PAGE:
4. The term civility is interpreted in many ways such as the act of showing respect or a polite act or expression. Civility shares the idea of “citizenship”. To determine what makes an action or event per say, “civil”, depends on the reason behind the action or event. Some people believe that in order to demonstrate civility, that one must refrain from doing would most satisfying to them for the sake of cordial relations with other people. Yet this is not always the case. For example, when politicians hold their campaign against each other, their goal is to obtain more followers and voters, and to do so, one must try their hardest for their benefit even though it will lessen the chance of the opposite party’s attempt to win over voters. But if we determine that the act of doing something for ones personal gain to be defined as “uncivil”, how must campaigns beheld in order for one to be successful without harming the opposing side. In many cases, civility is not discussed because it is assumed to be known and classified as respectable behavior. Another factor also plays into what makes something “civil”, is whether or not the opposite side because it involves them, or is it based on a larger scale involving more than one side. now we enter the scenario where we have to determine who gets to determine what is “civil”. For example in one campaigner makes a statement that the other is coordinating with North Korea and saying that if he or she becomes president, nuclear tests are will be allowed to happen without any restraints. This harms the other campaigners chances of winning over voters and will consider this act to be “uncivil” but the majority of the the people would disagree because it is helpful information to them. The majority of the voters will lean towards the side that provided helpful information to them as an act of civility even at the risk of harming his or her opponent. Thus, civility can be determined by the motive of the action.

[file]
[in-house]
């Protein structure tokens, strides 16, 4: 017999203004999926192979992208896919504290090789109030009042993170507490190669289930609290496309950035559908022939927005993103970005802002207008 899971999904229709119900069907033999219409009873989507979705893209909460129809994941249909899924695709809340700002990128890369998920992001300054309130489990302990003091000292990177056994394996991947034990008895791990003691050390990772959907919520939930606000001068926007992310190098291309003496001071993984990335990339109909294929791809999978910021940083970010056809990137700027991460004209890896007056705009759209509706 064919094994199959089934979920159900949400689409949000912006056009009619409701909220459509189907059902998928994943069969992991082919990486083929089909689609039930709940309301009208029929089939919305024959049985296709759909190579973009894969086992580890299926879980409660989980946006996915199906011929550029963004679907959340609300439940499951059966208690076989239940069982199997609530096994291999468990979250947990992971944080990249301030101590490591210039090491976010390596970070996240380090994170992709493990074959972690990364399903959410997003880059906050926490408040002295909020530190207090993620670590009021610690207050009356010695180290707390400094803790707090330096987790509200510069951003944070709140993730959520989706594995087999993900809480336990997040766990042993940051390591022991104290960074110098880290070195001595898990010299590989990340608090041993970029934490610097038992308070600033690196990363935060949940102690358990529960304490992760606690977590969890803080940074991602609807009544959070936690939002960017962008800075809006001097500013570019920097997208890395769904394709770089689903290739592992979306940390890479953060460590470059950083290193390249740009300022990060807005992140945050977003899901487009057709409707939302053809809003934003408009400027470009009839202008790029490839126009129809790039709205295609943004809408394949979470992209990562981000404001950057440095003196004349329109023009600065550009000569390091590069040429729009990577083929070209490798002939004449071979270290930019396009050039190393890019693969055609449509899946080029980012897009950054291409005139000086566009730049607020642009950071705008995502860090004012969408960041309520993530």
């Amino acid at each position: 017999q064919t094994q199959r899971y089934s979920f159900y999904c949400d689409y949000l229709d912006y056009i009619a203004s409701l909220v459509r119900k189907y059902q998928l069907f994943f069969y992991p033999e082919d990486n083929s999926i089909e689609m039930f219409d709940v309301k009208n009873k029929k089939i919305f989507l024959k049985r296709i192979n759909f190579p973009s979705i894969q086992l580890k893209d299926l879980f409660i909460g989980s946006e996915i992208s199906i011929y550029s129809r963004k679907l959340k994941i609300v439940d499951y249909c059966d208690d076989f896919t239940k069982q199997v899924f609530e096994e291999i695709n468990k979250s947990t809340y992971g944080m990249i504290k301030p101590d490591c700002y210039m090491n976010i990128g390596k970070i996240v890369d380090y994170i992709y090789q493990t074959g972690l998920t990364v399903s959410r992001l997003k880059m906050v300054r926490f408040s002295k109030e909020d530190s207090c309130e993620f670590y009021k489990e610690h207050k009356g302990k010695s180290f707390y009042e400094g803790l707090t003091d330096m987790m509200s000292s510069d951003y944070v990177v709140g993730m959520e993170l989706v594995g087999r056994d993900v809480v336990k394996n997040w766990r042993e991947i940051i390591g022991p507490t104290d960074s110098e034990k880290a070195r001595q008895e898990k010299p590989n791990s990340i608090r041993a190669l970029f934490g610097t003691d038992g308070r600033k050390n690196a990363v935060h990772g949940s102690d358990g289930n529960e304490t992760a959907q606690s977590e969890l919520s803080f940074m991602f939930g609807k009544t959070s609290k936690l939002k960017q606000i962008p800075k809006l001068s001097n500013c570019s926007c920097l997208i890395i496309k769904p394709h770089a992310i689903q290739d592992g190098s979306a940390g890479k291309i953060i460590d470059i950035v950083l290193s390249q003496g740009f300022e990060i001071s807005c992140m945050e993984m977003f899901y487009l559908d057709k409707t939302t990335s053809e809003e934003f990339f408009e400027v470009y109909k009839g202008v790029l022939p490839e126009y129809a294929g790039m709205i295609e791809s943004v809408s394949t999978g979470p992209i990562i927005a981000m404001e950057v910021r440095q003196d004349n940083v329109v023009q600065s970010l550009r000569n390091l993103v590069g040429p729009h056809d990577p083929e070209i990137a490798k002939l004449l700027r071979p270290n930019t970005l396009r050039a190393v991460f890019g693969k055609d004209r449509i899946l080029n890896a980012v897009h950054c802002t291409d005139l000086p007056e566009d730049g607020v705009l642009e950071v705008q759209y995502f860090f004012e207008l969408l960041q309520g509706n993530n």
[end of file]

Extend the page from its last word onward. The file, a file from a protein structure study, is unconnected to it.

5. In general terms, I believe that civility is principally a mode of personal conduct that is manifested in respectful and tolerant behavior toward others. However, a precise formulation–in other words, a comprehensive list of “civil” behaviors–is rendered difficult by differences in cultural and social norms. Moreover, such a list would violate Socrates’ notion of an appropriate definition, i.e., one that does not hold up specific instances as a general rule.